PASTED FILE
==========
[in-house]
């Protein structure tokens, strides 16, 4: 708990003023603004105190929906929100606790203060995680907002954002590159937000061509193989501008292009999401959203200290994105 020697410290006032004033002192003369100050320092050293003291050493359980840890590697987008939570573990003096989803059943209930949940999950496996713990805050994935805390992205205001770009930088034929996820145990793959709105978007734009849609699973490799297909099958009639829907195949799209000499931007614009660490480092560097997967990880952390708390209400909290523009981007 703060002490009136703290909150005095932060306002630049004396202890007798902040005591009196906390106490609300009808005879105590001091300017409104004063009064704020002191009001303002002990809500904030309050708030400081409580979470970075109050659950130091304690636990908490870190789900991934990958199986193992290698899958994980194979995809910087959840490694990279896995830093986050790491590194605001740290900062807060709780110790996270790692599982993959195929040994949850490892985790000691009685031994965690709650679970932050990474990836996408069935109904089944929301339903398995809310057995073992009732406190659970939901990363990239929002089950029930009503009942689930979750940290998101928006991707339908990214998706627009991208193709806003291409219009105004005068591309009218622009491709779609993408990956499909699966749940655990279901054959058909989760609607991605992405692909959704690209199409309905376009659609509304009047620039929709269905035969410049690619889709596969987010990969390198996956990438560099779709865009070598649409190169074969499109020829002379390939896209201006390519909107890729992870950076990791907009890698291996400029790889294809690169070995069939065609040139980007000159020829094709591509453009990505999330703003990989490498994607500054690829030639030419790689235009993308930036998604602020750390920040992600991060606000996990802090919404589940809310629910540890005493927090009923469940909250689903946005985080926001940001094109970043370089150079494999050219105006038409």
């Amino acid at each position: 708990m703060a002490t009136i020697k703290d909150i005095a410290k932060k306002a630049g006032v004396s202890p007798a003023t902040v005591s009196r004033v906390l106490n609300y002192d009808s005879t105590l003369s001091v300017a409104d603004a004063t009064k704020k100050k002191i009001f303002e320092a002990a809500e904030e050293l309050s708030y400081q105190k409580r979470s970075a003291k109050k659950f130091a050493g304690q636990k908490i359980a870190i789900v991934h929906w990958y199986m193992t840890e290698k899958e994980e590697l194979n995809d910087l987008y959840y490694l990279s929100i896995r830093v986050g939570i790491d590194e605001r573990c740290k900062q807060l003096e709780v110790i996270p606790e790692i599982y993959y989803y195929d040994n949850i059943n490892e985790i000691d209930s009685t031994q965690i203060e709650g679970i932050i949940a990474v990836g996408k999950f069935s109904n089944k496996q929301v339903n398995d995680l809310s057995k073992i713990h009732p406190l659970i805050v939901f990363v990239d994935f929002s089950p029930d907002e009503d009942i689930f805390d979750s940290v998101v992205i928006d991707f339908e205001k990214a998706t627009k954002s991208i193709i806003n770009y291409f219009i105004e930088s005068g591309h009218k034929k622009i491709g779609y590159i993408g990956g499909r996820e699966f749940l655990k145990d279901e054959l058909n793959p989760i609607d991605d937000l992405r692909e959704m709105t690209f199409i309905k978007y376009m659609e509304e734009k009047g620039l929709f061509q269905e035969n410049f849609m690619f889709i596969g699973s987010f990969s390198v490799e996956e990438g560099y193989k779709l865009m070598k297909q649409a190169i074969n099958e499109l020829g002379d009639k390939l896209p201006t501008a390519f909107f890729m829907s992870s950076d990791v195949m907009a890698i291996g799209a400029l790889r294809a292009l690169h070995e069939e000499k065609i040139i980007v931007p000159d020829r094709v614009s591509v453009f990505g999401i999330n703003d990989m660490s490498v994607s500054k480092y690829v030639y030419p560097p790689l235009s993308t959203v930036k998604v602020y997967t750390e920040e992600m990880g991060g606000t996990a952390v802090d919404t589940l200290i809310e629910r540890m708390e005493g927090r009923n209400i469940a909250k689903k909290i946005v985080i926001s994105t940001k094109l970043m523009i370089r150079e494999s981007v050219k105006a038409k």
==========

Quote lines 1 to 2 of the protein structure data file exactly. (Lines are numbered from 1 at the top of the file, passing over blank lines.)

[in-house]
């Protein structure tokens, strides 16, 4: 708990003023603004105190929906929100606790203060995680907002954002590159937000061509193989501008292009999401959203200290994105 020697410290006032004033002192003369100050320092050293003291050493359980840890590697987008939570573990003096989803059943209930949940999950496996713990805050994935805390992205205001770009930088034929996820145990793959709105978007734009849609699973490799297909099958009639829907195949799209000499931007614009660490480092560097997967990880952390708390209400909290523009981007 703060002490009136703290909150005095932060306002630049004396202890007798902040005591009196906390106490609300009808005879105590001091300017409104004063009064704020002191009001303002002990809500904030309050708030400081409580979470970075109050659950130091304690636990908490870190789900991934990958199986193992290698899958994980194979995809910087959840490694990279896995830093986050790491590194605001740290900062807060709780110790996270790692599982993959195929040994949850490892985790000691009685031994965690709650679970932050990474990836996408069935109904089944929301339903398995809310057995073992009732406190659970939901990363990239929002089950029930009503009942689930979750940290998101928006991707339908990214998706627009991208193709806003291409219009105004005068591309009218622009491709779609993408990956499909699966749940655990279901054959058909989760609607991605992405692909959704690209199409309905376009659609509304009047620039929709269905035969410049690619889709596969987010990969390198996956990438560099779709865009070598649409190169074969499109020829002379390939896209201006390519909107890729992870950076990791907009890698291996400029790889294809690169070995069939065609040139980007000159020829094709591509453009990505999330703003990989490498994607500054690829030639030419790689235009993308930036998604602020750390920040992600991060606000996990802090919404589940809310629910540890005493927090009923469940909250689903946005985080926001940001094109970043370089150079494999050219105006038409």